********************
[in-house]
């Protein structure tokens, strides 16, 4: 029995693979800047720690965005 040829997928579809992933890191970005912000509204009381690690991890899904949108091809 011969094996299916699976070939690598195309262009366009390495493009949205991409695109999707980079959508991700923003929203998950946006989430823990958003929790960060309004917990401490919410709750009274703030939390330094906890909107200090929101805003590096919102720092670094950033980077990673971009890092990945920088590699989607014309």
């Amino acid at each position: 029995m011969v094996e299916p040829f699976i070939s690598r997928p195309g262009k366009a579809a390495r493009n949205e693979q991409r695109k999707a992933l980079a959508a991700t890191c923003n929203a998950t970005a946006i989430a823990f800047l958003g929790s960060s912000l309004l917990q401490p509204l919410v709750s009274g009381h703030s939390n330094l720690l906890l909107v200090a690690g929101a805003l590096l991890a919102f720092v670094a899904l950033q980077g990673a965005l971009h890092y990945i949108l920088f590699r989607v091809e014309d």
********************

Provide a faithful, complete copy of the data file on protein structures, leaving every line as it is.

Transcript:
[in-house]
């Protein structure tokens, strides 16, 4: 029995693979800047720690965005 040829997928579809992933890191970005912000509204009381690690991890899904949108091809 011969094996299916699976070939690598195309262009366009390495493009949205991409695109999707980079959508991700923003929203998950946006989430823990958003929790960060309004917990401490919410709750009274703030939390330094906890909107200090929101805003590096919102720092670094950033980077990673971009890092990945920088590699989607014309």
């Amino acid at each position: 029995m011969v094996e299916p040829f699976i070939s690598r997928p195309g262009k366009a579809a390495r493009n949205e693979q991409r695109k999707a992933l980079a959508a991700t890191c923003n929203a998950t970005a946006i989430a823990f800047l958003g929790s960060s912000l309004l917990q401490p509204l919410v709750s009274g009381h703030s939390n330094l720690l906890l909107v200090a690690g929101a805003l590096l991890a919102f720092v670094a899904l950033q980077g990673a965005l971009h890092y990945i949108l920088f590699r989607v091809e014309d």